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ARS Home » Plains Area » Lubbock, Texas » Cropping Systems Research Laboratory » Plant Stress and Germplasm Development Research » Research » Publications at this Location » Publication #189962

Title: DEVELOPEMNT OF A SCREENING METHOD FOR DROUGHT TOLERANCE IN COTTON SEEDLINGS

Author
item LONGENBERGER, P
item SMITH, C
item THAXTON, P
item McMichael, Bobbie

Submitted to: Crop Science
Publication Type: Peer Reviewed Journal
Publication Acceptance Date: 4/4/2006
Publication Date: 9/8/2006
Citation: Longenberger, P.S., Smith, C.W., Thaxton, P., McMichael, B.L. 2006. Developemnt of a screening method for drought tolerance in cotton seedlings. Crop Science. 46:2104-2110.

Interpretive Summary: The development of efficient screening methods for evaluating large amounts of plant material for various traits such as drought tolerance is critical for advancing the development of improved varieties. A rapid screening method was developed for evaluating cotton seedlings for differences in drought tolerance under controlled environment conditions. Seedlings were subjected to three drought cycles where water was withheld until a predetermined soil water content was reached after which the plants were rewatered and the survival of the seedlings evaluated. It was determined that one drought cycle was sufficient for separating the germplasm as to the ability to survive. The utility of the screening method will be further assessed in forthcoming field studies where plants are subjected to similar drought conditions.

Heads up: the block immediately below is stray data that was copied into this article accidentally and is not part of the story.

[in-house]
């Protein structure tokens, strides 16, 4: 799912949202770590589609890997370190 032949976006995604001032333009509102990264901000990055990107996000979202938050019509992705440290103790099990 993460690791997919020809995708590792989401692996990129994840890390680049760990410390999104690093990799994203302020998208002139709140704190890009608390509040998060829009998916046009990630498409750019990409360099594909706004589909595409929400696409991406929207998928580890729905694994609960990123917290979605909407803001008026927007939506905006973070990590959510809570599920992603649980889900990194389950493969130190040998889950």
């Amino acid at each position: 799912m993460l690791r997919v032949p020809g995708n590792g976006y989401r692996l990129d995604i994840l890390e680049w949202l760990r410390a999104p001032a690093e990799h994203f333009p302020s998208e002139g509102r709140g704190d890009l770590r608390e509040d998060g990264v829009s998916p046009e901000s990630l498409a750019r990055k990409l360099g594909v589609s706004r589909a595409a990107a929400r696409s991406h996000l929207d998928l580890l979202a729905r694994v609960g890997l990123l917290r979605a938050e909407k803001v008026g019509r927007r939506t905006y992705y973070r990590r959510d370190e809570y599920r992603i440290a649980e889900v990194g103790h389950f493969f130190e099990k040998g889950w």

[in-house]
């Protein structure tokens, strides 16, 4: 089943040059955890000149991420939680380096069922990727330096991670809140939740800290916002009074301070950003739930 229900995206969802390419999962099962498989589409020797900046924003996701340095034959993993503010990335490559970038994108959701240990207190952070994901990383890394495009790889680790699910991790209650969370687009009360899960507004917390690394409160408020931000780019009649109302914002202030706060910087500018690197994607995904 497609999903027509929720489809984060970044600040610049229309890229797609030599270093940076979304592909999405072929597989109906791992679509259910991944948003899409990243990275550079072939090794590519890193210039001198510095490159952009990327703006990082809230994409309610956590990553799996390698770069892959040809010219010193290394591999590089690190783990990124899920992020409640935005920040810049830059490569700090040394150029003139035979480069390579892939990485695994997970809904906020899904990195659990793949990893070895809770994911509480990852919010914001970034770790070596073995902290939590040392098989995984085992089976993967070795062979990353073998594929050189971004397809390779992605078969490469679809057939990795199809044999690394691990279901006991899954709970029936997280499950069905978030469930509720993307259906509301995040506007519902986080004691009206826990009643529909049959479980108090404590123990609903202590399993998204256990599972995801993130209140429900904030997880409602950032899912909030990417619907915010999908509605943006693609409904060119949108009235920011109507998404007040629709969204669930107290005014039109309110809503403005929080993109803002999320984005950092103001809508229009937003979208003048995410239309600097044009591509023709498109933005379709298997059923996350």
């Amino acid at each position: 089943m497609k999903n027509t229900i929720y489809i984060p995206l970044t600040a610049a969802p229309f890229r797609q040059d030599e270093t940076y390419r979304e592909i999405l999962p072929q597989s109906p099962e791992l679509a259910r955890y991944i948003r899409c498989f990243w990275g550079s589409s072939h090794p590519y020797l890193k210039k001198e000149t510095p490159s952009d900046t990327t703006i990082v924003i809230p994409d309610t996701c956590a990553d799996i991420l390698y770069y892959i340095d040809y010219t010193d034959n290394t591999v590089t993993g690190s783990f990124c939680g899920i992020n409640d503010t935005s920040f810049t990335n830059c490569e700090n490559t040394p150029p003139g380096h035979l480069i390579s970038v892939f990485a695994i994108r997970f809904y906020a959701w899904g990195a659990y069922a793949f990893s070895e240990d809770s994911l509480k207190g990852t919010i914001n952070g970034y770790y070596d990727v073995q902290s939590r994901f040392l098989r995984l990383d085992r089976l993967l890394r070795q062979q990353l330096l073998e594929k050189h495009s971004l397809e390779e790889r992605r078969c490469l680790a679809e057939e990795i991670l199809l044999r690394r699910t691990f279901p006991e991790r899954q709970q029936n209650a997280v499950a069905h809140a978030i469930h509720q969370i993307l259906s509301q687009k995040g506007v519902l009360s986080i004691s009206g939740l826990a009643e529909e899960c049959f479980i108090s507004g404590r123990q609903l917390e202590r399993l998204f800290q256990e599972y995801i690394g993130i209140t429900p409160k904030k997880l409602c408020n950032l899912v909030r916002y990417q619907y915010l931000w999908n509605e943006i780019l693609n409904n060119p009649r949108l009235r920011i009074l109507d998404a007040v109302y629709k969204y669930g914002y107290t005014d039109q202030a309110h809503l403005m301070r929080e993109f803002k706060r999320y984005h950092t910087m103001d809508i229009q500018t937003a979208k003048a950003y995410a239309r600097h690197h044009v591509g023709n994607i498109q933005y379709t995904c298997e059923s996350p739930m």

Technical Abstract: The key to an efficient screening method is the ability to screen large amounts of plant material in the shortest time possible. Unfortunately, due to the complexity of drought tolerance, a quick and effective screen for this trait has yet to be established. The research reported herein was designed to evaluate a screening method for drought tolerance in cotton (Gossypium hirsutum L.) seedlings. Twenty-one converted race stocks (CRS) and two cultivars were evaluated for seedling drought tolerance (SDT) on an individual plant basis. CRS are day-sensitive primitive wild race stock lines that were converted to day neutrality for use in temperate region plant improvement programs (McCarty et al., 1993). Genotypes were evaluated October – November 2004 and February – March 2005 under greenhouse conditions at the Norman E. Borlaug Center for Southern Crop Improvement, College Station, TX. Seedlings were subjected to three sequential cycles of drought at 15 days after planting (DAP). Drought cycles consisted of withholding water until the moisture content of “indicator” ‘Deltapine 491’ (DP 491) plants, had an average volumetric water content of 0.07. Plants were then watered to saturation and allowed to drain to field capacity and percent survival recorded after 48 hours. Genotypes differed in their percent survival following three consecutive drought cycles. Drought cycles 2 and 3 did not contribute to the separation of genotypes. DP 491 was the most tolerant genotype evaluated. The CRS did not differ in drought tolerance with ‘Acala 1517-99’. CRS M-9044-0165 was the most stable genotype across the two experiments.